Kendra N. McLeish

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Among economists, there is increased recognition of the role individuals’ identities play in decision-making. In this paper, we conduct laboratory experiments in which we explore the motivations for and the effects of group identity. We find that negative out-group opinion (acting as an inter-group identity threat) can motivate in-group/out-group effects in(More)
We compare ultimatum game results elicited using the strategy vector method against results from sequential decision protocol and recommended play treatments. We find little difference between these methods. This result has implications for the innateness of “otherregarding behavior” and experimental methods. JEL classification: C90
We explore intertemporal decision making to test the extent to which elicited discount rates and a self-reported scale of impatience measure the same behavioral characteristic. We conduct experiments in which we elicit discount rates using monetary rewards and a self-reported measure of impatience (the Barratt Impulsiveness Scale, BIS-11). Although(More)
Gender, Affect and Intertemporal Consistency: An Experimental Approach We conduct experiments in which participants made multiple intertemporal decisions throughout a seven week period. In addition to exploring dynamic consistency and the stability of single period discount rates, our experiments introduce a manipulation to identify the role of positive and(More)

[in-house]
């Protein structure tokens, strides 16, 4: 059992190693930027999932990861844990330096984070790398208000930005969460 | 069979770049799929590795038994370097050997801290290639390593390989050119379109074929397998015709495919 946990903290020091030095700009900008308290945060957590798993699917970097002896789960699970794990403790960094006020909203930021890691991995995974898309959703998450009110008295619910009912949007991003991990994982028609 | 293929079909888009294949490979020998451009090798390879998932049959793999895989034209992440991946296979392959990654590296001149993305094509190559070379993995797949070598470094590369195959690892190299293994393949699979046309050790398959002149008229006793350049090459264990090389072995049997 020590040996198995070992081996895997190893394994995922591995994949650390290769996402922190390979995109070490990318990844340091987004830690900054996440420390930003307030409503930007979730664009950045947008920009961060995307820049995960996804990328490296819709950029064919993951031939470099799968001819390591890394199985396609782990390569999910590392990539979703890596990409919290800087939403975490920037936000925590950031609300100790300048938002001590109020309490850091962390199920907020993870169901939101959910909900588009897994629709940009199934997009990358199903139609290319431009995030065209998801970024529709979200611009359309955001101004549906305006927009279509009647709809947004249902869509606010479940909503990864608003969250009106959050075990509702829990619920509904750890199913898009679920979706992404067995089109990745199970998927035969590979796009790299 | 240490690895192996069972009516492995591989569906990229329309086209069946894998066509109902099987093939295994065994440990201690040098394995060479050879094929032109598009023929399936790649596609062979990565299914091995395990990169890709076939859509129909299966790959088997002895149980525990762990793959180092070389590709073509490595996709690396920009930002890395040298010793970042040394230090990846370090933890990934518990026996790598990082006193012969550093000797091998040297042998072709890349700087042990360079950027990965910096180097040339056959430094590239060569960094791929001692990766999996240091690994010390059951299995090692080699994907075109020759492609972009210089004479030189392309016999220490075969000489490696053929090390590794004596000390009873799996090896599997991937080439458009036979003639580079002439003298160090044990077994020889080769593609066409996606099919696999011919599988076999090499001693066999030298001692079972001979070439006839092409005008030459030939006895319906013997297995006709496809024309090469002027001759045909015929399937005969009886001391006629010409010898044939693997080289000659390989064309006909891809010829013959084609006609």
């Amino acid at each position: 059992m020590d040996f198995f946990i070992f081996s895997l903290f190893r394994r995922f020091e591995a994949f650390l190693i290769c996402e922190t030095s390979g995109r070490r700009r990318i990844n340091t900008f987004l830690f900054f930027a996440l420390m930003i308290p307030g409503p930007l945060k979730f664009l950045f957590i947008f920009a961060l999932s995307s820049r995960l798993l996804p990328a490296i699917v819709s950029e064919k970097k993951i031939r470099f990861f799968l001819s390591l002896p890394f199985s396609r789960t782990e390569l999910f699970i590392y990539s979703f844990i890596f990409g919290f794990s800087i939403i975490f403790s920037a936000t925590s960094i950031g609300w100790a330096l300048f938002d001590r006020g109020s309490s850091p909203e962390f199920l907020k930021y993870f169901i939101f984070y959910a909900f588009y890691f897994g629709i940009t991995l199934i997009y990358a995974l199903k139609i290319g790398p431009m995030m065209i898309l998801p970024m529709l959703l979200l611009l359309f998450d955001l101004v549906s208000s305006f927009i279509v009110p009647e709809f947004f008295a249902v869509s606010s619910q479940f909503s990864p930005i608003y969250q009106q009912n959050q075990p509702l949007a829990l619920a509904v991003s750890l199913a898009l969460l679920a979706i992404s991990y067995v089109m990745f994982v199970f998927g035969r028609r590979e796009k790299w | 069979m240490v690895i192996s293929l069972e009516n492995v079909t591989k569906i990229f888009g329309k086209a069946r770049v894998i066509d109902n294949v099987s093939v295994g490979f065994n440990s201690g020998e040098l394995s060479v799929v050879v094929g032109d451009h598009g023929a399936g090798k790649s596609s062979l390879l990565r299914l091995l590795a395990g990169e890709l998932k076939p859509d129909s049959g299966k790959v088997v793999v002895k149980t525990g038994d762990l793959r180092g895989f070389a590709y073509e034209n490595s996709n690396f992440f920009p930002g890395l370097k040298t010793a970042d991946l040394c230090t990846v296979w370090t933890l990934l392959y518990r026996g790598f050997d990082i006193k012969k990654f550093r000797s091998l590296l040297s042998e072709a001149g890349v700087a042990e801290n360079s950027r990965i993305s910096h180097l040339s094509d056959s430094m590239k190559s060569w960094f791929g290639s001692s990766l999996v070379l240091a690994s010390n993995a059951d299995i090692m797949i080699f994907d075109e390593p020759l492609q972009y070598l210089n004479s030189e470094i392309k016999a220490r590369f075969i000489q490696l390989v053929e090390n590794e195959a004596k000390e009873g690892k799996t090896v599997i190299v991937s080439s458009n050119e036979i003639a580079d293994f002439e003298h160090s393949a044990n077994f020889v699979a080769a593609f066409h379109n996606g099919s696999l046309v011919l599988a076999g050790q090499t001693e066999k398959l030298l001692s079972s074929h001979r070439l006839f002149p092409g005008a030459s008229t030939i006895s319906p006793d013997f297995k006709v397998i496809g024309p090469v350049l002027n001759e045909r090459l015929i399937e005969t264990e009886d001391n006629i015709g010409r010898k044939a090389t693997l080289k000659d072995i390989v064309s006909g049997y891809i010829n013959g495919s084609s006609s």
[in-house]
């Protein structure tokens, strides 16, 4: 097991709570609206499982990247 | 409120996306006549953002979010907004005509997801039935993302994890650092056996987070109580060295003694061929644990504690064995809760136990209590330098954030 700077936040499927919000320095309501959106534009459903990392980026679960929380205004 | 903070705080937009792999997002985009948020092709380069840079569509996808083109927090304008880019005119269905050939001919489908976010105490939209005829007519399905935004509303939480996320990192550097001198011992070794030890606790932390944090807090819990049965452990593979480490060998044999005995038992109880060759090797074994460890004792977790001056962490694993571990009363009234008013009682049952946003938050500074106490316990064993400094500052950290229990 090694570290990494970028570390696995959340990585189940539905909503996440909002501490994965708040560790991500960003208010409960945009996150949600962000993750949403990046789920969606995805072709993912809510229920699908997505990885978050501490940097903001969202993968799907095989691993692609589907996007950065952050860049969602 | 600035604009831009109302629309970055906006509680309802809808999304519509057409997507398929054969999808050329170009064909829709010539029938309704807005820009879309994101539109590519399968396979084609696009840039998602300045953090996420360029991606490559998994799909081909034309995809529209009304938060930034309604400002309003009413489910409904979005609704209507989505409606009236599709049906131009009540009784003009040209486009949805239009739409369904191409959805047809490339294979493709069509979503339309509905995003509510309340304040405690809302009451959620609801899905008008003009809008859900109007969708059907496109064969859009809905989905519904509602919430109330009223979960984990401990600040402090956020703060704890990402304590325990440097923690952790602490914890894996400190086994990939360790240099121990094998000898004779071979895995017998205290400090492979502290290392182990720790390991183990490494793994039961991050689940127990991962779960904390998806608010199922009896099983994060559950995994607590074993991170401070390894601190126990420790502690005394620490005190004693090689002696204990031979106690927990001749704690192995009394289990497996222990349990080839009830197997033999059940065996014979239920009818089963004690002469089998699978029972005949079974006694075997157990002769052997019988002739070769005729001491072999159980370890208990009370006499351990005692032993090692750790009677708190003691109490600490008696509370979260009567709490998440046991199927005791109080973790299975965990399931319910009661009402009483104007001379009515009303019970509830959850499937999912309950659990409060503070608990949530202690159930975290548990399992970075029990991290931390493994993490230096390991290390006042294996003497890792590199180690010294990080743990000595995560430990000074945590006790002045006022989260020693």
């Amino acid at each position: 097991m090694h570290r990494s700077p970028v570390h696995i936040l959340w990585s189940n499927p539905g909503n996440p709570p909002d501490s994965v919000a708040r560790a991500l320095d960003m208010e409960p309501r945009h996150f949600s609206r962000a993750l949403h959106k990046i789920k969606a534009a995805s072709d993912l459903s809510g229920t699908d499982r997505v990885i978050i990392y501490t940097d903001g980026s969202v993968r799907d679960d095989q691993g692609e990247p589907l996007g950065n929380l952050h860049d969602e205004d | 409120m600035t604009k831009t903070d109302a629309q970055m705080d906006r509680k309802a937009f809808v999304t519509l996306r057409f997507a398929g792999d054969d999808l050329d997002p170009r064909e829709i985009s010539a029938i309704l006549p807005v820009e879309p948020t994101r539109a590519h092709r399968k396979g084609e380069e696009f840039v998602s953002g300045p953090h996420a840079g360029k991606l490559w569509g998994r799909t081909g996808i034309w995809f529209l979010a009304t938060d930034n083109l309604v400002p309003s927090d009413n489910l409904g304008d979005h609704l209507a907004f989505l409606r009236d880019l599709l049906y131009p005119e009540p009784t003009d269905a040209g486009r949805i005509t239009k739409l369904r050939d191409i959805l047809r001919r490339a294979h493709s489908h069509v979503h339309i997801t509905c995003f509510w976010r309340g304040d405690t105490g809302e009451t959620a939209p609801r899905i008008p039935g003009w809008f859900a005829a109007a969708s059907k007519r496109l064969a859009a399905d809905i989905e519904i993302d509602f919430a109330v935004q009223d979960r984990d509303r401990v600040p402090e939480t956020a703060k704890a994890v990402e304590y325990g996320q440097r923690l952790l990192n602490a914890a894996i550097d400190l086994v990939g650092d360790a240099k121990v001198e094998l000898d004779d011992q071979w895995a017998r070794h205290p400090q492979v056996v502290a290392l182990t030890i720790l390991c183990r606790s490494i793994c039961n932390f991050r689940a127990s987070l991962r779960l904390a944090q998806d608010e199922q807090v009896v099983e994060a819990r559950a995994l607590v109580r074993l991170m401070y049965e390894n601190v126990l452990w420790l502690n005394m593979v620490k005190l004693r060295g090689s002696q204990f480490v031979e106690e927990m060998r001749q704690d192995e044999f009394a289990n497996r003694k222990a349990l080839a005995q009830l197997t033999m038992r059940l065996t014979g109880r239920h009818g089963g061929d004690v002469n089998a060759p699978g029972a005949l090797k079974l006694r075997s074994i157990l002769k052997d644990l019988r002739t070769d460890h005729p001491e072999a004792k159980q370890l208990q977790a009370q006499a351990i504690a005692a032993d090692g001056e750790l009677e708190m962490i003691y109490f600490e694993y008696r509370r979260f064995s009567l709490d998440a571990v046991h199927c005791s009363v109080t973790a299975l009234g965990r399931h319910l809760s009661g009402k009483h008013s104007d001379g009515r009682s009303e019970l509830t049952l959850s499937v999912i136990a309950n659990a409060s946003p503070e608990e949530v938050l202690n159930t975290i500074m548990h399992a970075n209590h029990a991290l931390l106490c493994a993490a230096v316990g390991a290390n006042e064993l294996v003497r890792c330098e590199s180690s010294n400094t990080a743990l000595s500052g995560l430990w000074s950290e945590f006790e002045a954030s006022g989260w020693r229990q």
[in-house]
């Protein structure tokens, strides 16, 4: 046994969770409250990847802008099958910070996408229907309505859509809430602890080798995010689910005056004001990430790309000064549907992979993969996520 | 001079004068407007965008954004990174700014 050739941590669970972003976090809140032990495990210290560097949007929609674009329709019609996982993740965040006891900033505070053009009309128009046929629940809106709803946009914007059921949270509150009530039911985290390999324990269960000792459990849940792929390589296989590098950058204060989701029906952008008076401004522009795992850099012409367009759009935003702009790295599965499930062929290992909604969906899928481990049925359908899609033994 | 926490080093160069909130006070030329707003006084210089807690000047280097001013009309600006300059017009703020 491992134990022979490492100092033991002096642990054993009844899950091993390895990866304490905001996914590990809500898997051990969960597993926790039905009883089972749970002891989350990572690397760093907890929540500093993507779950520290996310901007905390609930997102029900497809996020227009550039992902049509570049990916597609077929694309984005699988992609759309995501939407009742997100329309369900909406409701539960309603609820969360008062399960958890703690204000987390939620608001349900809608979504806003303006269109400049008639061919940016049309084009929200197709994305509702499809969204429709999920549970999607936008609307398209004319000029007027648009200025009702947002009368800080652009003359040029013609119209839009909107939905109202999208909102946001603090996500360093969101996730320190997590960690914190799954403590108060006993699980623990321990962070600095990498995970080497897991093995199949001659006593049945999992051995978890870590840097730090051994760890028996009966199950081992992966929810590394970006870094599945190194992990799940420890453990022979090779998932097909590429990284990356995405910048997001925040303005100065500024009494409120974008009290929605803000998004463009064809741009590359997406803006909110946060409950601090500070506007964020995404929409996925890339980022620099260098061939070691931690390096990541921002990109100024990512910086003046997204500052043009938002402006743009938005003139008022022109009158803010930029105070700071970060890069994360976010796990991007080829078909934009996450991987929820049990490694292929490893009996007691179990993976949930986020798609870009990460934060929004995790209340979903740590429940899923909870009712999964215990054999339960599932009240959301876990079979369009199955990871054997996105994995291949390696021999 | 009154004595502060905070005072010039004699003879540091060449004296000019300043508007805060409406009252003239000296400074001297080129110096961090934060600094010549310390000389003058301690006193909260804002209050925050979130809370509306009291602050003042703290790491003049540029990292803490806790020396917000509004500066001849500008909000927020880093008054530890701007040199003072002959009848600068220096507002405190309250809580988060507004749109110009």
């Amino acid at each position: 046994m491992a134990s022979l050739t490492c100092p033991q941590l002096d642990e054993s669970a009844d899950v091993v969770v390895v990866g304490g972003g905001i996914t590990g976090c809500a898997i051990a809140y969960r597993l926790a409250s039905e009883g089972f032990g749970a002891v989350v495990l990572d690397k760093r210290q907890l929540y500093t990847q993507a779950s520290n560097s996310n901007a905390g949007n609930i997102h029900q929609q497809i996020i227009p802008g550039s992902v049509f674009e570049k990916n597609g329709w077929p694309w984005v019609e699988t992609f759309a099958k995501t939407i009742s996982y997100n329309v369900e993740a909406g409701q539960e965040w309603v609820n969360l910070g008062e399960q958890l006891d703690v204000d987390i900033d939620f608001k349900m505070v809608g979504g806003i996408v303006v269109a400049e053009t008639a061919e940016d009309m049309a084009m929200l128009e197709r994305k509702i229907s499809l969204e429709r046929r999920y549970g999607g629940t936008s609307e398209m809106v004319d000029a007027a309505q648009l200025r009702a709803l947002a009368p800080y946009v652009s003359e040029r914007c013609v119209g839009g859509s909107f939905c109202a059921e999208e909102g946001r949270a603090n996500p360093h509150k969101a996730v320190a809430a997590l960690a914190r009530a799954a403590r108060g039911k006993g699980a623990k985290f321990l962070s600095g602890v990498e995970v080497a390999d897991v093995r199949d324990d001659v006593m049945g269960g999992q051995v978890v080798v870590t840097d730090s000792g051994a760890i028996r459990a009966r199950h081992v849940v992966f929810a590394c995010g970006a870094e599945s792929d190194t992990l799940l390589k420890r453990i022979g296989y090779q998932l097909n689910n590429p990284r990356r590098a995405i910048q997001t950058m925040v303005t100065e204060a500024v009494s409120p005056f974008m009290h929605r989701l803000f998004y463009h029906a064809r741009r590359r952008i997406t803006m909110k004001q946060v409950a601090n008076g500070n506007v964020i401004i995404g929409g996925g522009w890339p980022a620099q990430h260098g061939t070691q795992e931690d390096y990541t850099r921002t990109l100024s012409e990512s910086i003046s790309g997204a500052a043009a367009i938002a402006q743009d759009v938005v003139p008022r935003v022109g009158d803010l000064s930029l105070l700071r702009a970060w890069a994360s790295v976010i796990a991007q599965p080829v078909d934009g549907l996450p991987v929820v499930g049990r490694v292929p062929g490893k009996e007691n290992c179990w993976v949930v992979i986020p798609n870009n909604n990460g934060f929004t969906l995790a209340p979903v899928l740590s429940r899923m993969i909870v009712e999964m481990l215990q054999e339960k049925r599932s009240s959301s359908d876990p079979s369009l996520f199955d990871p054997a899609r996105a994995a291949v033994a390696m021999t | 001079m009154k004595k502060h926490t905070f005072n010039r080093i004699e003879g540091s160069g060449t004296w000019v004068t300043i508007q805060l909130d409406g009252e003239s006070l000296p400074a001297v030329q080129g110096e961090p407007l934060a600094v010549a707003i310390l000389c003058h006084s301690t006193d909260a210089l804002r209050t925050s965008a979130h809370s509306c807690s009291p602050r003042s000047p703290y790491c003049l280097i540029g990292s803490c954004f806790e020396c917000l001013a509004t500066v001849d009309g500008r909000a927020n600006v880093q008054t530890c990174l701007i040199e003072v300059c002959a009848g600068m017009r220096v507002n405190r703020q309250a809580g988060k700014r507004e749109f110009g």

BACKGROUND A substantial percentage of North American women are nonadherent to cervical cancer screening guidelines despite the effectiveness of the Papinicolaou (pap) test for papillomavirus. Our objective was to determine factors associated with changes in adherence for cervical cancer screening guidelines over a 14-year period. METHODS Using data from(More)
This paper reports results from a unique two-stage experiment designed to examine the spillover effects of optimism and pessimism. In stage 1, we induce optimism or pessimism onto subjects by randomly assigning a high or low piece rate for performing a cognitive task. We find that participants receiving the low piece rate are significantly more pessimistic(More)
Physicians’ recommendations often require prediction of patients’ intertemporal preferences. Towards the end of understanding the character of these predictions, we conduct laboratory experiments exploring the existence of stereotypes in intertemporal decision-making. Participants were asked to predict intertemporal decisions made by third parties described(More)
We explore individuals’ preferences over limiting the choice sets of themselves and others. Specifically, we conduct public goods games in which participants can mandate the contributions of others or restrict choices to a subset of feasible contributions levels. We find that, relative to a baseline treatment in which individuals make choices from the set(More)
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